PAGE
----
What is a trader? Definition and examples

A Trader is somebody, a firm, or any entity that buys and sells financial instruments. The term may also refer to a person who buys and sells products, such as fruit, vegetables, sugar, or wool. For example, somebody who buys and sells cattle is a cattle trader.

Trade (noun) – To Trade (verb)

The term comes from the noun trade and the verb to trade. Trade refers to the action of purchasing and selling products between individuals, companies, other organizations, and even countries.

When trade occurs between countries, we call it international trade. We could say that somebody who imports and/or exports is an international trader.

The verb to trade means to buy and sell products or services at either commercial, individual, national, or international levels.

Traders employ a variety of strategies, from day trading to long-term investments, each requiring different skills and levels of market analysis.

Floor traders NYSE

Trader (finance)

In the world of finance, a trader buys and sells financial instruments. Any monetary contract between two parties that we can create, trade, or modify is a financial instrument.

Shares or stocks, for example, which show evidence of ownership of part of a company, are financial instruments. So are bonds, futures, checks (UK: cheques), derivatives, options, and bills of exchange.

A forex trader buys and sells currencies, such as dollars, pounds, euros, yen, yuan, and Swiss francs. The term forex stands for foreign exchange.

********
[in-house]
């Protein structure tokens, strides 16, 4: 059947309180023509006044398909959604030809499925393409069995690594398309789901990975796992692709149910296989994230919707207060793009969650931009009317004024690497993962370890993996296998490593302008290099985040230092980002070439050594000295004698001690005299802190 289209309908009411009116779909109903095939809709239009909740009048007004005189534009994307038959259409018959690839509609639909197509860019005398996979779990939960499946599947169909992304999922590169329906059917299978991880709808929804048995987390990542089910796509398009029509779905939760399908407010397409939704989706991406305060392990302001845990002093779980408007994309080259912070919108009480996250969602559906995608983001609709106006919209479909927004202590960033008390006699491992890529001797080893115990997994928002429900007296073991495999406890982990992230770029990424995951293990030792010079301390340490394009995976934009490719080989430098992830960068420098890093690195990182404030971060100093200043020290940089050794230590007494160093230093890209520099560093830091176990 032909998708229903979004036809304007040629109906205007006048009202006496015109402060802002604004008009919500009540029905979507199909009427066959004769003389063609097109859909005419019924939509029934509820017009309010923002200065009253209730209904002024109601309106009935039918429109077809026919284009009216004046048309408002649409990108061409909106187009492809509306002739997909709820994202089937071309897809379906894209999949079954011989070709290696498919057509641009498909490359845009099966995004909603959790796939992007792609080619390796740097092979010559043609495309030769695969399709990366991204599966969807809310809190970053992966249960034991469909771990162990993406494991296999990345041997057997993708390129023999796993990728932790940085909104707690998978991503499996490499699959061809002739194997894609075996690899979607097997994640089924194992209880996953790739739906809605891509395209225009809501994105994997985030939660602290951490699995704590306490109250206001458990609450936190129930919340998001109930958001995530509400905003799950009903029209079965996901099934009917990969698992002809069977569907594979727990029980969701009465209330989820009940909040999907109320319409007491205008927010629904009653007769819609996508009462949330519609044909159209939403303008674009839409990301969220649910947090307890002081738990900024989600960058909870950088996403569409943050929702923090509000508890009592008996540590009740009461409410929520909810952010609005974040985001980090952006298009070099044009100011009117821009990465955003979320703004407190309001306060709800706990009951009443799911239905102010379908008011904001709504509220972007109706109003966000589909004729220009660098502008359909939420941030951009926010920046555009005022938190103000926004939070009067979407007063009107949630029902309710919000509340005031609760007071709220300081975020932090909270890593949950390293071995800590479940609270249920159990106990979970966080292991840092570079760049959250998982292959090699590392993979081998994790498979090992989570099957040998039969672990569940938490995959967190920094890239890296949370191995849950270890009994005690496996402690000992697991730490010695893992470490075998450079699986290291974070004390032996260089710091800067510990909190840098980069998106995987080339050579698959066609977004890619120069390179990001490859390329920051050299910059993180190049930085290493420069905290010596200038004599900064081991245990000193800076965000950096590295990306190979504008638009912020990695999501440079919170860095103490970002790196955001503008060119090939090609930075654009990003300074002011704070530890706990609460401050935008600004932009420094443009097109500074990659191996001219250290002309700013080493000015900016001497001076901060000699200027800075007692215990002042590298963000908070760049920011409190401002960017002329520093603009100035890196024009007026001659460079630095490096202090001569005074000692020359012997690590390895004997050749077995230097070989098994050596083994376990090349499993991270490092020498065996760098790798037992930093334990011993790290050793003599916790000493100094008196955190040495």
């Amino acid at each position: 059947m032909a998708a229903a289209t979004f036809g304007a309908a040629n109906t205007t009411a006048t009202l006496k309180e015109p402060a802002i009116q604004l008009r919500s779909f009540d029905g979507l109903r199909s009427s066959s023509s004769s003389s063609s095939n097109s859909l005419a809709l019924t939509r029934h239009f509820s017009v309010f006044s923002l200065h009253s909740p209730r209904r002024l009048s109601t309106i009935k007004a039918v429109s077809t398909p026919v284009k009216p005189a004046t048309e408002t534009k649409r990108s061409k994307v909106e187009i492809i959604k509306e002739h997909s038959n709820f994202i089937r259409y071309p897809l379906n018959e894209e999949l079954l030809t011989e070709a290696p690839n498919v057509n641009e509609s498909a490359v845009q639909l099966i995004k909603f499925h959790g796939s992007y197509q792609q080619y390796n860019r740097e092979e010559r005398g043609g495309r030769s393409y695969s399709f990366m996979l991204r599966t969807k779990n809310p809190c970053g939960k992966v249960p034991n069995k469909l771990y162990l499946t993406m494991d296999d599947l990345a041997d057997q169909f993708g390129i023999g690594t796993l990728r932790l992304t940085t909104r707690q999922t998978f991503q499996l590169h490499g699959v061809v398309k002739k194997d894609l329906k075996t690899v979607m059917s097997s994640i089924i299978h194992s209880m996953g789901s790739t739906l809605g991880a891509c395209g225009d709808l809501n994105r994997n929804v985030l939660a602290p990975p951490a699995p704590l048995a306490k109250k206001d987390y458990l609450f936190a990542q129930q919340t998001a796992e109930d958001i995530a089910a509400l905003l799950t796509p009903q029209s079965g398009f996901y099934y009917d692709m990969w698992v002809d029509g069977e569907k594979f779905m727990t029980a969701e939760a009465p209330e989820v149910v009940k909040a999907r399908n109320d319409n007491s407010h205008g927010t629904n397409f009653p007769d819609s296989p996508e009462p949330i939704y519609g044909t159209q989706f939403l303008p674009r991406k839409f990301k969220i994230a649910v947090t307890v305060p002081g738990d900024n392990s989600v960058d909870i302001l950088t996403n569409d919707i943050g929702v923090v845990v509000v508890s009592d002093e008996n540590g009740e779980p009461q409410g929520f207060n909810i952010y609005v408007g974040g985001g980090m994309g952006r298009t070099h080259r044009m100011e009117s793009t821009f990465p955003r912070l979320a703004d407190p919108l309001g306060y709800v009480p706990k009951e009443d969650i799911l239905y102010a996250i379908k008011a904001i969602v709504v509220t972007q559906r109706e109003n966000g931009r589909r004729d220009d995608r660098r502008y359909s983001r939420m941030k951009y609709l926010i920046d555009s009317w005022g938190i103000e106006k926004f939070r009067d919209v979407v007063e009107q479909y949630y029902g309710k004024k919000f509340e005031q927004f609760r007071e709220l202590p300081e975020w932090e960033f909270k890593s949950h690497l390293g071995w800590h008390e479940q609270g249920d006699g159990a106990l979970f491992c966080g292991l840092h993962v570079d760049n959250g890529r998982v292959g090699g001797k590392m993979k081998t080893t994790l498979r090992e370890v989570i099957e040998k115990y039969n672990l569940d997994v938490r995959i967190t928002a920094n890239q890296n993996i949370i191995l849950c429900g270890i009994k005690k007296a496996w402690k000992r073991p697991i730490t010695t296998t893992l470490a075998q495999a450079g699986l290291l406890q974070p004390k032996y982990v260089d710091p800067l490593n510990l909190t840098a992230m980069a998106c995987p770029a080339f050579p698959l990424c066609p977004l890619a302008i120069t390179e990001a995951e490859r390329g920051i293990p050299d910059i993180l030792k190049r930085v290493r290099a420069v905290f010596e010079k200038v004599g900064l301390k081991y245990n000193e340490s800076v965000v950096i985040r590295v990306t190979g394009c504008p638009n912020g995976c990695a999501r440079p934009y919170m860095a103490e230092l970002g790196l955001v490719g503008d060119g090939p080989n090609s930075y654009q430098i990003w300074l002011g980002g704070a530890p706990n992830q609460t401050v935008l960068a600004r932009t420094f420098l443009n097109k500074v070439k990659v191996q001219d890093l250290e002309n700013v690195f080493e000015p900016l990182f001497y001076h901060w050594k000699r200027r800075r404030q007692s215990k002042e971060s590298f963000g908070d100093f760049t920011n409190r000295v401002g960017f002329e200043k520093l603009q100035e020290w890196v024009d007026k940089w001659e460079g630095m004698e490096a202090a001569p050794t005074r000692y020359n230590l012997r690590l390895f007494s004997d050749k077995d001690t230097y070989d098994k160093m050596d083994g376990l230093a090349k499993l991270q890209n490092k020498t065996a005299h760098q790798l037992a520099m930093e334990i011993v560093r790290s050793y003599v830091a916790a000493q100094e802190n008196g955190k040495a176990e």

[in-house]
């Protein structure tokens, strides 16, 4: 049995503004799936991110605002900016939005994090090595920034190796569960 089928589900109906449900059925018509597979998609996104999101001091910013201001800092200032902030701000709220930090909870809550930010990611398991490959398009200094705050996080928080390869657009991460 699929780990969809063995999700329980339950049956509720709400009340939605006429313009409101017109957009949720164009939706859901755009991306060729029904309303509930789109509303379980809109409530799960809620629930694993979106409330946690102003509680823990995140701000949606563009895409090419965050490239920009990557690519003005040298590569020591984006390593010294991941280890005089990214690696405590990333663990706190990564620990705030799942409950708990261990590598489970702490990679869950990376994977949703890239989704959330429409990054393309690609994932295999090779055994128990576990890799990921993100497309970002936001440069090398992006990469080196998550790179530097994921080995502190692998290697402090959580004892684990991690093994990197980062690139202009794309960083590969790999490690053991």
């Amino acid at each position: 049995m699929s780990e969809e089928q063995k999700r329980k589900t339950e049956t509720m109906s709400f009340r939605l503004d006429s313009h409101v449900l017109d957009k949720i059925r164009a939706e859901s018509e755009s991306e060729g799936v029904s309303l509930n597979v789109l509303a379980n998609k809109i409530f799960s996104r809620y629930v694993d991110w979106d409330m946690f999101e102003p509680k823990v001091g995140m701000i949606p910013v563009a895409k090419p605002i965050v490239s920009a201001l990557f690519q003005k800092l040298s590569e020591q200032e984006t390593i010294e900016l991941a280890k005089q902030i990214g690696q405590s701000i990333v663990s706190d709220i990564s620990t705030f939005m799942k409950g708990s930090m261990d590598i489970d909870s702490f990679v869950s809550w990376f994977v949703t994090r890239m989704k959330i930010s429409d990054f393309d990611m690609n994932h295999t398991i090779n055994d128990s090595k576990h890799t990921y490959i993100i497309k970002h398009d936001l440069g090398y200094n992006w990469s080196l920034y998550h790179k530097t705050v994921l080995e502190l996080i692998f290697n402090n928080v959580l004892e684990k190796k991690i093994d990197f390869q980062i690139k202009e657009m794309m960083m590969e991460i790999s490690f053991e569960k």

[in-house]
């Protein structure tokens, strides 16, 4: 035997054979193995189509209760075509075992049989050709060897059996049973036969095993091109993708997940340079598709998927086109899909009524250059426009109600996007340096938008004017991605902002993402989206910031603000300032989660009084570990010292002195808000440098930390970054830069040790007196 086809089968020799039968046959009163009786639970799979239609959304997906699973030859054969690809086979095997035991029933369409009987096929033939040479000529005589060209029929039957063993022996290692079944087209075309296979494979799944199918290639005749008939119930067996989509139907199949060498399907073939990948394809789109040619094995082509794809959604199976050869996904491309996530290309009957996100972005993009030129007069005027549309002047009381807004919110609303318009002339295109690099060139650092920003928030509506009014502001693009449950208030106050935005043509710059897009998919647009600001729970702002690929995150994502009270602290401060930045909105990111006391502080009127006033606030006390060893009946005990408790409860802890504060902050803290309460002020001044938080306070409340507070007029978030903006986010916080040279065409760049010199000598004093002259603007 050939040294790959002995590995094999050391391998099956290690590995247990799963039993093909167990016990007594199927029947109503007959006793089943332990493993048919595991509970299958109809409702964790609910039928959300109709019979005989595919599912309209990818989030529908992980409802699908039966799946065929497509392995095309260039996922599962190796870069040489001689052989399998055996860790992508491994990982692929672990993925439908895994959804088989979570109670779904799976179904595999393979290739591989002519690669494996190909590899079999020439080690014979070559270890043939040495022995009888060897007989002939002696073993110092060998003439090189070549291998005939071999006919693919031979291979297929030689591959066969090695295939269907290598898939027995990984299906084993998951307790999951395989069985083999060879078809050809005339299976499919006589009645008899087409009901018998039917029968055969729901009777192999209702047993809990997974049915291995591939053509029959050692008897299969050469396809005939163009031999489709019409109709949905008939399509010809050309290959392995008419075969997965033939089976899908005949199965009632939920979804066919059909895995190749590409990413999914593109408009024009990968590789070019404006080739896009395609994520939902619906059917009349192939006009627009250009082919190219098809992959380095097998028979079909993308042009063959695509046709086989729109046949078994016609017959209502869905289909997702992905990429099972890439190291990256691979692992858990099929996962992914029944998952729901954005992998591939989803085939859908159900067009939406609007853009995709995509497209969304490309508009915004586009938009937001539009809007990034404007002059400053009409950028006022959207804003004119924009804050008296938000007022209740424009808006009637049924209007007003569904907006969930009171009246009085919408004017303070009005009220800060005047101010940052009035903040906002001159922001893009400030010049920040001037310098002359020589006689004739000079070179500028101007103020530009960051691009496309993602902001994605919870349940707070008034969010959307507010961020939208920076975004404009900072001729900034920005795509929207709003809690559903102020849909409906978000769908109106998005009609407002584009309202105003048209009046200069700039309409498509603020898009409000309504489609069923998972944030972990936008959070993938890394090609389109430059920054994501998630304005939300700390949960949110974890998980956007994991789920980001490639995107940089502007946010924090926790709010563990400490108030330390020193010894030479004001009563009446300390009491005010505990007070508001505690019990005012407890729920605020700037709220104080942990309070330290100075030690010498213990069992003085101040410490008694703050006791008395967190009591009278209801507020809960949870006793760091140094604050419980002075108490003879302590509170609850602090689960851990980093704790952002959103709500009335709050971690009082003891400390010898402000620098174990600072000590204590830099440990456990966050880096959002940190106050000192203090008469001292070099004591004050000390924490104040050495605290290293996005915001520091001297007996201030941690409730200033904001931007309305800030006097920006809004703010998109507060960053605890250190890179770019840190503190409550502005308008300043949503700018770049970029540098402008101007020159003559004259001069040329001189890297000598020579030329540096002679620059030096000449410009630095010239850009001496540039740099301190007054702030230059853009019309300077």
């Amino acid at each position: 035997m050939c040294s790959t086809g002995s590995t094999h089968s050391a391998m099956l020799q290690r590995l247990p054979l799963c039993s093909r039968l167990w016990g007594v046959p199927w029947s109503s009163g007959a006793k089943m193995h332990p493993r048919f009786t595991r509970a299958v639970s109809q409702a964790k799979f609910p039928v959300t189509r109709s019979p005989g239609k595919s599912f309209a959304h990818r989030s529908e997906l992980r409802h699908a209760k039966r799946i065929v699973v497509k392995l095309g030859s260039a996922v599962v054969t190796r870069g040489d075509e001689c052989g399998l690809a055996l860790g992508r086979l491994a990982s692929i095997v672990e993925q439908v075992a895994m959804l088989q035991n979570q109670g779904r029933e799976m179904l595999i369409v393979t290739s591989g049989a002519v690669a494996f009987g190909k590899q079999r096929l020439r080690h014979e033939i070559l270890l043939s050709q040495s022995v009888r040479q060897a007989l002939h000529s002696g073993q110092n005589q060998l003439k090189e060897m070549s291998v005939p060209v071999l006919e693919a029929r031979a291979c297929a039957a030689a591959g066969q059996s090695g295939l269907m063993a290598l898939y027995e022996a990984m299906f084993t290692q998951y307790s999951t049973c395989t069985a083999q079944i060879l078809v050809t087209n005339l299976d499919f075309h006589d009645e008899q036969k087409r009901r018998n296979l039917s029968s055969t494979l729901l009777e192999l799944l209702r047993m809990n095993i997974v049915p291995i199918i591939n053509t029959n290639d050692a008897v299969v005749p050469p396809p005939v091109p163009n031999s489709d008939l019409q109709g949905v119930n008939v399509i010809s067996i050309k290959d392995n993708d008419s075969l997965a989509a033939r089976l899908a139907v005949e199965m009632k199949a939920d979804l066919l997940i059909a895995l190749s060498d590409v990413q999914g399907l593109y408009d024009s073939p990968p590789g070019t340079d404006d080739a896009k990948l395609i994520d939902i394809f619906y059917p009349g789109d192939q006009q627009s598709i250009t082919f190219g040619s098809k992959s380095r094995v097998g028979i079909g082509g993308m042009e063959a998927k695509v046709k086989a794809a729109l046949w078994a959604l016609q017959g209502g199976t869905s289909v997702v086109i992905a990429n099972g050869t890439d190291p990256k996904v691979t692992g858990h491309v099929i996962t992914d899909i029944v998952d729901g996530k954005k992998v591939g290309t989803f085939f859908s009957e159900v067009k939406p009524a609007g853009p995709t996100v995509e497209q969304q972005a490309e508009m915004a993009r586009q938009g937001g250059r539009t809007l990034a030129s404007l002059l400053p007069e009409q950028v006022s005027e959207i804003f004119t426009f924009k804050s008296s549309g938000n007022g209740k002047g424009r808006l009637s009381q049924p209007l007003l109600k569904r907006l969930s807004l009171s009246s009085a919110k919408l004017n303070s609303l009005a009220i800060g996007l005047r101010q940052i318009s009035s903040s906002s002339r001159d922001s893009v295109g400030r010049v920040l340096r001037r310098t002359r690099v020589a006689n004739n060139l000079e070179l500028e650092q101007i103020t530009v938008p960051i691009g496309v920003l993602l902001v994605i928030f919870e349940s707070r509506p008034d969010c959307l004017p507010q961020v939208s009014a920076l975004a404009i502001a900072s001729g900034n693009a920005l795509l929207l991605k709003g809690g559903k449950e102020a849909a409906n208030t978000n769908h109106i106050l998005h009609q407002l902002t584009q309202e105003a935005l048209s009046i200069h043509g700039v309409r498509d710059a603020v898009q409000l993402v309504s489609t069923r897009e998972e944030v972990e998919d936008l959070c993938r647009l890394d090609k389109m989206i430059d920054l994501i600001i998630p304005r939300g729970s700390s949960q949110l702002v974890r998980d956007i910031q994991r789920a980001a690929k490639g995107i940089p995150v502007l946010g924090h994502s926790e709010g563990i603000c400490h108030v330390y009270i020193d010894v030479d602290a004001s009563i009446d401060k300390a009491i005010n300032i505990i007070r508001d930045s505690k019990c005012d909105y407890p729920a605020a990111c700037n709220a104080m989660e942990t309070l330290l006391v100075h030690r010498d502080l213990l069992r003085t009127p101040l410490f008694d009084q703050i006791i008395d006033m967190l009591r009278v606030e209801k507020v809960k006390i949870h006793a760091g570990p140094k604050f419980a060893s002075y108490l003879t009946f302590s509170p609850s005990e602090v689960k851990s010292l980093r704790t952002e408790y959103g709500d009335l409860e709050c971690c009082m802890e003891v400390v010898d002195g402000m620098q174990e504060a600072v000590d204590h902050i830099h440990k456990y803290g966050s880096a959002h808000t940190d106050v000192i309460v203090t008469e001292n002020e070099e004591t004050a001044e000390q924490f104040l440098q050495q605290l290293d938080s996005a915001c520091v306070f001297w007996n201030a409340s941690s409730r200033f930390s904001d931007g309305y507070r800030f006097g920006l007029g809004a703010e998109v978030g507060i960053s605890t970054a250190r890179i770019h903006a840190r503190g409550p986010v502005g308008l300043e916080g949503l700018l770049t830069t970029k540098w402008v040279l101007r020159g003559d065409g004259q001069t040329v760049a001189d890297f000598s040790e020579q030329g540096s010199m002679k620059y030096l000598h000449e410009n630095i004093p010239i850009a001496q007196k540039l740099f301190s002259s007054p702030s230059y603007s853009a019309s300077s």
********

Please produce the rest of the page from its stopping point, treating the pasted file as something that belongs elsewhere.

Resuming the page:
Wikipedia says the following about the term:

“Traders are either professionals (institutional) working in a financial institution or corporations.”

“They buy and sell financial instruments traded in the stock markets, derivatives markets and commodity markets, comprising the stock exchanges, derivatives exchanges, and the commodities exchanges.”


Etymology is the study of the origin of words and how their meanings have evolved over time.

The term first emerged in the English language in the 1580s with the meaning “dealer, trafficker, one engaged in commerce.”

If came from the verb to trade, which appeared in the English language in the 1540s. At the time, to trade meant “to tread a path.” In the early 1600s, it also meant “to occupy oneself (in something.”

It wasn’t until 1793 that the verb acquired the meaning “to barter,” which is more or less how we interpret it today.

Owner of a market stall

Market trader image 38993993993Market traders sell goods from a stall in a street market. They might sell fruit, vegetables, clothing, electrical goods, bread, or cheese and processed meats.

Somebody who has a stall in a street market and repairs watches or mobile phones is also a market trader.

Some retailers say that a good and relatively cheap way to try out a business idea is with a market stall. According to startups.co.uk:

“Starting a market stall is one of the most popular routes into the permanent retail sector, and it’s not difficult to understand why.”

“Not only is market trading a great way to test your business’ potential in a high-footfall hotspot, it’s also cheap, with relatively low start-up costs.” (Footfall refers to visitor traffic volumes)

Sole trader